PhD student, 2005 - present, University of Missouri - St. Louis
MS Biology, 1994, Southern Illinois University at Edwardsville
BS Biology, 1986, Southern Illinois University at Edwardsville
1996 - present: Curator of Herpetology & Aquatics, Saint Louis Zoo
1995 - 1996: Associate Curator of Herpetology & Aquatics, Saint Louis Zoo
1991 - 1995: Curator of Herpetology, Sedgwick County Zoo, Wichita, KS
1987 - 1991: Herpetarium Keeper/Supervisor, Saint Louis Zoo
I am interested in the ecology, evolution and conservation biology of amphibians and reptiles, with a particular emphasis on mountain vipers (Montivipera) of the Caucasus and Transcaucasus regions. The aforementioned regions include portions of northern Iran, eastern Turkey, and the former USSR republics around the southern Caucasus. Many vipers inhabiting these areas are threatened with extinction due to restricted distributions, habitat destruction/alteration, over-collection for the pet trade and high mortality from human persecution. The genus Montivipera is comprised of eight species. We know very little about the biology of most of these species due in part to their restricted and isolated distributions.
Since 2004 I have been collaborating with my Armenian and Russian colleagues on a study of the spatial ecology and population structure of the Armenian viper, Montivipera raddei in the mountains of Armenia. We are using radiotelemetry and Geographical Information Systems (GIS) technology to determine home range size, seasonal movement patterns and habitat preferences. We are examining the population structure of M. raddei using microsatellites. The primary goals of this portion of the study are to assess the genetic distinctiveness of populations, evaluate the genetic variation within and between populations, and determine whether human modifications to the landscape have disrupted gene flow between local populations. Given the fragmented distribution of M. raddei and the ever increasing human impact on its population numbers and habitat, a comprehensive conservation management plan is needed. Data from our long-term study will be used to help draft a conservation plan for the species.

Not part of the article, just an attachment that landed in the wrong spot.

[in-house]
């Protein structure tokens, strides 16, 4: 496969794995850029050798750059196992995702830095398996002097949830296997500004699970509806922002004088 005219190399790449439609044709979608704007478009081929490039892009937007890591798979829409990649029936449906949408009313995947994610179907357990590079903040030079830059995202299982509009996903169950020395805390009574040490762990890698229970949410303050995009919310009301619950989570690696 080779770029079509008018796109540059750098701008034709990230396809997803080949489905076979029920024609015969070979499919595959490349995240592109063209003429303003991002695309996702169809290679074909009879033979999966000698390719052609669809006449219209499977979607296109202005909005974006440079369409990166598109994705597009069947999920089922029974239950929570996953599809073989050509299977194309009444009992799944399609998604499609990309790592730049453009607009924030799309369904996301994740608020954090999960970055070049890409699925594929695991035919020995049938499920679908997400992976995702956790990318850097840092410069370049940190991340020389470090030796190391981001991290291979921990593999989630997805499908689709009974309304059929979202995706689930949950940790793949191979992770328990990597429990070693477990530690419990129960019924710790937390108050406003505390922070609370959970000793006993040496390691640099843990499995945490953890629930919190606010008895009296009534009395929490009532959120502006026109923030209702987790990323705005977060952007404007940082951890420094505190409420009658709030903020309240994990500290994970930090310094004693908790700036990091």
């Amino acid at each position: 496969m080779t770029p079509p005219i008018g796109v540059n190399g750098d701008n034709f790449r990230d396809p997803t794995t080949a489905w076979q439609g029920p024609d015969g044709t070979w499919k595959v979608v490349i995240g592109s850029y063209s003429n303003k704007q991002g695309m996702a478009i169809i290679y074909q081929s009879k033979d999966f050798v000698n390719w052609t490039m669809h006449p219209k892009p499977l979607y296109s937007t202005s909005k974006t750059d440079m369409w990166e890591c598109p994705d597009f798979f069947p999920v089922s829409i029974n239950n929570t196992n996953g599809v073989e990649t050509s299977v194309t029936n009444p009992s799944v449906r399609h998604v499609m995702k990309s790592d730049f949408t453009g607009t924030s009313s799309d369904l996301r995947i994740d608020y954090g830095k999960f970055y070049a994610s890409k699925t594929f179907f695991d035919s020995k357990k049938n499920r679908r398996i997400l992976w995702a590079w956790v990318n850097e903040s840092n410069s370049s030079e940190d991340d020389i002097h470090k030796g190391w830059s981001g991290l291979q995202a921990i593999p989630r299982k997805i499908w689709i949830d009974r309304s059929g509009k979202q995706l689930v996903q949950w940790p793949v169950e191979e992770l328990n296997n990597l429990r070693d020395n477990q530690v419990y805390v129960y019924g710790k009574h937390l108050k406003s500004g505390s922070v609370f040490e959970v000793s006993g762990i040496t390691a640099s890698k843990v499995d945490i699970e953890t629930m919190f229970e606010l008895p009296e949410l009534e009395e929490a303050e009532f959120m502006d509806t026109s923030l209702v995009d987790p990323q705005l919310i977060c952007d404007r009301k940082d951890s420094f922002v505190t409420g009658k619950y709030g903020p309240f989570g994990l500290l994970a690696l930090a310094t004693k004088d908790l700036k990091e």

In addition to my studies overseas, I am also actively involved in conservation efforts for amphibians and reptiles native to Missouri. Most notably is the collaboration of the Saint Louis Zoo's WildCare Institute Ron Goellner Center for Hellbender Conservation with the Missouri Department of Conservation (MDC), United States Fish & Wildlife Service (USFWS) and several universities in conservation efforts for the eastern hellbender, Cryptobranchus alleganiensis alleganiensis and Ozark hellbender, Cryptobranchus alleganiensis bishopi. Missouri is the only state where both subspecies occur and they are both listed by MDC as endangered. In addition to assisting with population censusing and other fieldwork, the zoo staff is working to establish a captive breeding program for the Ozark hellbender, C. a. bishopi. Neither subspecies has ever been bred in captivity before. Our goal is to be able to produce stock that can be used for reintroduction efforts.